The Closing Window

The Lost Tiki Palaces of Detroit
By Michael Zadoorian
Wayne State University Press, 2009

American Salvage
By Bonnie Jo Campbell
Wayne State University Press, 2009

Reviewed by Christopher Barzak

Fiction that examines the lives of ordinary working people was particularly fruitful in the 1980s and 1990s, when writers of short stories—such as Raymond Carver, Bobbie Ann Mason, and Toni Cade Bambara—were published alongside novelists—such as Russell Banks, Carolyn Chute, and Richard Russo—who wrote about working-class settings, characters, and problems. In the first ten years of the twenty-first century, though, it seems that fewer and fewer writers (or perhaps publishers) are exploring working-class people and issues in fiction. Occasionally, a novelist will appear on the scene with a naturalistic view of working-class life, as Philipp Meyer recently did with his debut novel, American Rust. But fiction that gazes intently upon the lower and working classes has had a difficult time surfacing in the new century.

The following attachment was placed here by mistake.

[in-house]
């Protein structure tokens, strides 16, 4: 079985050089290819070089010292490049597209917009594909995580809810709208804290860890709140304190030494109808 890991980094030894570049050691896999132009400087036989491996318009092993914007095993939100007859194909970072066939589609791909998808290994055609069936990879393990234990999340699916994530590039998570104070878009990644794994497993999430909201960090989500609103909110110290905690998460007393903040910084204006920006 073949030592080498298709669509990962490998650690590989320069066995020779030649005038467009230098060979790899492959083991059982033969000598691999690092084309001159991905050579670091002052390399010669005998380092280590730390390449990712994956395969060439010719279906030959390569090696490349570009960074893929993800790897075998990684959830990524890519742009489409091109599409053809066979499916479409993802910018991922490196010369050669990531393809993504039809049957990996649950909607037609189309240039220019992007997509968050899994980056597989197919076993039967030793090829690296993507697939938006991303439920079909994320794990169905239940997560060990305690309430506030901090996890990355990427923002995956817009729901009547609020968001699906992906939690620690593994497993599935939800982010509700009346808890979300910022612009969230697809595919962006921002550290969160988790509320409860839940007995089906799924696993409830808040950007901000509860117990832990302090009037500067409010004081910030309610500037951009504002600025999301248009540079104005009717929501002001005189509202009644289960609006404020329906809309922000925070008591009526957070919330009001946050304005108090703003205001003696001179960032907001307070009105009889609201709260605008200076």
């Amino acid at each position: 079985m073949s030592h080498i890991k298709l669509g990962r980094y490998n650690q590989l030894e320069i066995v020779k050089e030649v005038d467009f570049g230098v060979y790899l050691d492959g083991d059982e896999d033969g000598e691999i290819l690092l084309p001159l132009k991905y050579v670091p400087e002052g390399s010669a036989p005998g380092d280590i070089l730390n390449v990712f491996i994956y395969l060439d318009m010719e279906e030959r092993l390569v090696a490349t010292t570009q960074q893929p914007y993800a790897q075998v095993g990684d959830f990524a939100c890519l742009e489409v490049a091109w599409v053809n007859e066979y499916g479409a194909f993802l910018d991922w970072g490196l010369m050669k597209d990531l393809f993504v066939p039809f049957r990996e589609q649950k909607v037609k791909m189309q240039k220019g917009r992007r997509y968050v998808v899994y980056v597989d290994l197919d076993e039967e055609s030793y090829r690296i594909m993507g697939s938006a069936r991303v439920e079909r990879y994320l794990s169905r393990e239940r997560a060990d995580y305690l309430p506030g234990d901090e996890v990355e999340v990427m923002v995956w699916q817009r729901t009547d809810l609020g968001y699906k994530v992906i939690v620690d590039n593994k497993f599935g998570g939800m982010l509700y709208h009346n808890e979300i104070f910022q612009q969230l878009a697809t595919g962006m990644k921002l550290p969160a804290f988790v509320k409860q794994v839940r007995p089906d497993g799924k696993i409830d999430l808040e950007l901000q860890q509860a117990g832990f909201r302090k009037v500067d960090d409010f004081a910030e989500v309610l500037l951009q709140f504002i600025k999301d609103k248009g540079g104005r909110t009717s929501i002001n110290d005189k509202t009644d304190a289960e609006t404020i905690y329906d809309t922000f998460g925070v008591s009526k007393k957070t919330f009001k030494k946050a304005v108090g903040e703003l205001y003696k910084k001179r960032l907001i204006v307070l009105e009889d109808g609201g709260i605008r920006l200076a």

In an essay called “Never Give an Inch,” published in the Fall 2010 issue of the literary journal Tin House, Gerald Howard states that this infrequency of attention in fiction may have something to do with the social class of those who generally work in publishing houses:

As relatively modest as their salaries may be, people in publishing are still by birth and education and cultural assumptions members of the emerging American overclass, self-replicating and increasingly isolated from the conditions of American life outside the big cities and campus enclaves . . . All of which means that voices from and on behalf of the working class have that much harder a time getting read, understood, and published.